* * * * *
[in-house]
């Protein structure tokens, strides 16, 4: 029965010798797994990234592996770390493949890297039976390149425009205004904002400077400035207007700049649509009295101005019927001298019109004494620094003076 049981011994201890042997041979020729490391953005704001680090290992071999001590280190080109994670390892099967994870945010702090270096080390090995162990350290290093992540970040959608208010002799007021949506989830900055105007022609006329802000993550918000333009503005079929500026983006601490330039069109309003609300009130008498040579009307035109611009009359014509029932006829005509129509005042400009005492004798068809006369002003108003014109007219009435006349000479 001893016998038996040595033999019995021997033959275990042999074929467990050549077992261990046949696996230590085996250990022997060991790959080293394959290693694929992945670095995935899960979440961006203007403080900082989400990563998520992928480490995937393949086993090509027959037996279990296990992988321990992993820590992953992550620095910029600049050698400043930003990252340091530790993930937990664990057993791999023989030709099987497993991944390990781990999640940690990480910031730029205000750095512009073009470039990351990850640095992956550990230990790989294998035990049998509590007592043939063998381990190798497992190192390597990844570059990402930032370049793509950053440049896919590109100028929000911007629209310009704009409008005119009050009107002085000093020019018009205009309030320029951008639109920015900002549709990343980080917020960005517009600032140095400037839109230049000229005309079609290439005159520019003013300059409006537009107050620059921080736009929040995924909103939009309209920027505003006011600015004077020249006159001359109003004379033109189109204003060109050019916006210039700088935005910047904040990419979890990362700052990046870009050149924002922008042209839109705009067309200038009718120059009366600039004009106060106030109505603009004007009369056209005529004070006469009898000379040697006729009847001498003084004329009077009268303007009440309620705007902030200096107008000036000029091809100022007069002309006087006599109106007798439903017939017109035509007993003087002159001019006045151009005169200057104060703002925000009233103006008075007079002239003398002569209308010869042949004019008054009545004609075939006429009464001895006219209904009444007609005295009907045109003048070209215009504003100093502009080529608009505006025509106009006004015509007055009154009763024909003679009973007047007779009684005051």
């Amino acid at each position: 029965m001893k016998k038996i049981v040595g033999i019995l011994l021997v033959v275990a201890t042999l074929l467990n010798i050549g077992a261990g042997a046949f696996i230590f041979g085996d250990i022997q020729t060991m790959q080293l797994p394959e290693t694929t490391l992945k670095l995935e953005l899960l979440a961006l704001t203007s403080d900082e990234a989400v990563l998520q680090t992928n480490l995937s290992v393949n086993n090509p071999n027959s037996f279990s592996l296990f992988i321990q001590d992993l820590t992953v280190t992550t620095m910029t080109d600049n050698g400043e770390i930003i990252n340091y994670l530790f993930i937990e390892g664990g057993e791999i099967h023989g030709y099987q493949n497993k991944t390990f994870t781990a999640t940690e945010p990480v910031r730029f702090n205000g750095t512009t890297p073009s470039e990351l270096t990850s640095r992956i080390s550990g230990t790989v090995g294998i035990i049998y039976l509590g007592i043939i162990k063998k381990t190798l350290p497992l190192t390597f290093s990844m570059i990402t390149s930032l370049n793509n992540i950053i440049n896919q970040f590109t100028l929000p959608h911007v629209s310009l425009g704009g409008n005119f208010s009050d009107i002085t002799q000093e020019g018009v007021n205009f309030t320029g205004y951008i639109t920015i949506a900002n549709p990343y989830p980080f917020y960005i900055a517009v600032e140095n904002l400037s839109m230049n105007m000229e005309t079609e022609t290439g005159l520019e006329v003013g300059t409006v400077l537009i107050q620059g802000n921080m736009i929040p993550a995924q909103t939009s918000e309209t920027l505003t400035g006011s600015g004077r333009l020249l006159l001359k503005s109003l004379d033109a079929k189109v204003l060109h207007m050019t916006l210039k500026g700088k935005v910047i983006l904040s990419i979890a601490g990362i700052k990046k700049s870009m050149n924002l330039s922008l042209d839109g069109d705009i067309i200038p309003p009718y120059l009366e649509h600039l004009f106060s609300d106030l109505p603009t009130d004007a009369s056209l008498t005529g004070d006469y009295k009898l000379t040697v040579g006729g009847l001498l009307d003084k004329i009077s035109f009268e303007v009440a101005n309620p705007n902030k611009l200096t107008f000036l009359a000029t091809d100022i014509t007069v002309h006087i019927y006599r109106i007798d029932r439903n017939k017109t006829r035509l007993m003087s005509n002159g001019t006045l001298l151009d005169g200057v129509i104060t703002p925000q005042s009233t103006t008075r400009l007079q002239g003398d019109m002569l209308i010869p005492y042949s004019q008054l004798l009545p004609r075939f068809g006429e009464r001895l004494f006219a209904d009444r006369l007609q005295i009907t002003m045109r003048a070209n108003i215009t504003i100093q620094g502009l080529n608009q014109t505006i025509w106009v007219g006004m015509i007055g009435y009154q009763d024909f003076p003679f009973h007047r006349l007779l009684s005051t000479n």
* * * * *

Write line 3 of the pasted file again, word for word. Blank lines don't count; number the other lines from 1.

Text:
């Amino acid at each position: 029965m001893k016998k038996i049981v040595g033999i019995l011994l021997v033959v275990a201890t042999l074929l467990n010798i050549g077992a261990g042997a046949f696996i230590f041979g085996d250990i022997q020729t060991m790959q080293l797994p394959e290693t694929t490391l992945k670095l995935e953005l899960l979440a961006l704001t203007s403080d900082e990234a989400v990563l998520q680090t992928n480490l995937s290992v393949n086993n090509p071999n027959s037996f279990s592996l296990f992988i321990q001590d992993l820590t992953v280190t992550t620095m910029t080109d600049n050698g400043e770390i930003i990252n340091y994670l530790f993930i937990e390892g664990g057993e791999i099967h023989g030709y099987q493949n497993k991944t390990f994870t781990a999640t940690e945010p990480v910031r730029f702090n205000g750095t512009t890297p073009s470039e990351l270096t990850s640095r992956i080390s550990g230990t790989v090995g294998i035990i049998y039976l509590g007592i043939i162990k063998k381990t190798l350290p497992l190192t390597f290093s990844m570059i990402t390149s930032l370049n793509n992540i950053i440049n896919q970040f590109t100028l929000p959608h911007v629209s310009l425009g704009g409008n005119f208010s009050d009107i002085t002799q000093e020019g018009v007021n205009f309030t320029g205004y951008i639109t920015i949506a900002n549709p990343y989830p980080f917020y960005i900055a517009v600032e140095n904002l400037s839109m230049n105007m000229e005309t079609e022609t290439g005159l520019e006329v003013g300059t409006v400077l537009i107050q620059g802000n921080m736009i929040p993550a995924q909103t939009s918000e309209t920027l505003t400035g006011s600015g004077r333009l020249l006159l001359k503005s109003l004379d033109a079929k189109v204003l060109h207007m050019t916006l210039k500026g700088k935005v910047i983006l904040s990419i979890a601490g990362i700052k990046k700049s870009m050149n924002l330039s922008l042209d839109g069109d705009i067309i200038p309003p009718y120059l009366e649509h600039l004009f106060s609300d106030l109505p603009t009130d004007a009369s056209l008498t005529g004070d006469y009295k009898l000379t040697v040579g006729g009847l001498l009307d003084k004329i009077s035109f009268e303007v009440a101005n309620p705007n902030k611009l200096t107008f000036l009359a000029t091809d100022i014509t007069v002309h006087i019927y006599r109106i007798d029932r439903n017939k017109t006829r035509l007993m003087s005509n002159g001019t006045l001298l151009d005169g200057v129509i104060t703002p925000q005042s009233t103006t008075r400009l007079q002239g003398d019109m002569l209308i010869p005492y042949s004019q008054l004798l009545p004609r075939f068809g006429e009464r001895l004494f006219a209904d009444r006369l007609q005295i009907t002003m045109r003048a070209n108003i215009t504003i100093q620094g502009l080529n608009q014109t505006i025509w106009v007219g006004m015509i007055g009435y009154q009763d024909f003076p003679f009973h007047r006349l007779l009684s005051t000479n």